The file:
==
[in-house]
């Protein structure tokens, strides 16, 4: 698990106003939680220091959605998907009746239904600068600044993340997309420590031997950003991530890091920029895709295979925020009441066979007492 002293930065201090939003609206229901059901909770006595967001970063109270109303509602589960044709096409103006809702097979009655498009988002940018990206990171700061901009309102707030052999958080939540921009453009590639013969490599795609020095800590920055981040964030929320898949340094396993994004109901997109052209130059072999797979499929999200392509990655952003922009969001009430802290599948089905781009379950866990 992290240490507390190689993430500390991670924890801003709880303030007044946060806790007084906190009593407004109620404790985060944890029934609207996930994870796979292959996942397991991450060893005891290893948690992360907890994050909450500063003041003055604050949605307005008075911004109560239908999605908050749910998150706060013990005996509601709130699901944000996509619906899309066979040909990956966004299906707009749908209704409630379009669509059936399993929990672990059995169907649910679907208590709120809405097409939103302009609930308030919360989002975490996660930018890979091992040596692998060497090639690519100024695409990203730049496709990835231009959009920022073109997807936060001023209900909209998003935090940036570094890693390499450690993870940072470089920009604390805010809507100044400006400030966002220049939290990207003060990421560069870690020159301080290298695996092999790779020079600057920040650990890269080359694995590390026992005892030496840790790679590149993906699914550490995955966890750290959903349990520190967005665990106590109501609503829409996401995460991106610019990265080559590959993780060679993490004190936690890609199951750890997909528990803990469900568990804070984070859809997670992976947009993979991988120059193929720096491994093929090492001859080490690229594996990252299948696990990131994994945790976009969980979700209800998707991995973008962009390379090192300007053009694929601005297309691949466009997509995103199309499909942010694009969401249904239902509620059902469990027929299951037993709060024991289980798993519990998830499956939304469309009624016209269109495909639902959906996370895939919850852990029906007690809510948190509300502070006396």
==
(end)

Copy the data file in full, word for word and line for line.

[in-house]
């Protein structure tokens, strides 16, 4: 698990106003939680220091959605998907009746239904600068600044993340997309420590031997950003991530890091920029895709295979925020009441066979007492 002293930065201090939003609206229901059901909770006595967001970063109270109303509602589960044709096409103006809702097979009655498009988002940018990206990171700061901009309102707030052999958080939540921009453009590639013969490599795609020095800590920055981040964030929320898949340094396993994004109901997109052209130059072999797979499929999200392509990655952003922009969001009430802290599948089905781009379950866990 992290240490507390190689993430500390991670924890801003709880303030007044946060806790007084906190009593407004109620404790985060944890029934609207996930994870796979292959996942397991991450060893005891290893948690992360907890994050909450500063003041003055604050949605307005008075911004109560239908999605908050749910998150706060013990005996509601709130699901944000996509619906899309066979040909990956966004299906707009749908209704409630379009669509059936399993929990672990059995169907649910679907208590709120809405097409939103302009609930308030919360989002975490996660930018890979091992040596692998060497090639690519100024695409990203730049496709990835231009959009920022073109997807936060001023209900909209998003935090940036570094890693390499450690993870940072470089920009604390805010809507100044400006400030966002220049939290990207003060990421560069870690020159301080290298695996092999790779020079600057920040650990890269080359694995590390026992005892030496840790790679590149993906699914550490995955966890750290959903349990520190967005665990106590109501609503829409996401995460991106610019990265080559590959993780060679993490004190936690890609199951750890997909528990803990469900568990804070984070859809997670992976947009993979991988120059193929720096491994093929090492001859080490690229594996990252299948696990990131994994945790976009969980979700209800998707991995973008962009390379090192300007053009694929601005297309691949466009997509995103199309499909942010694009969401249904239902509620059902469990027929299951037993709060024991289980798993519990998830499956939304469309009624016209269109495909639902959906996370895939919850852990029906007690809510948190509300502070006396």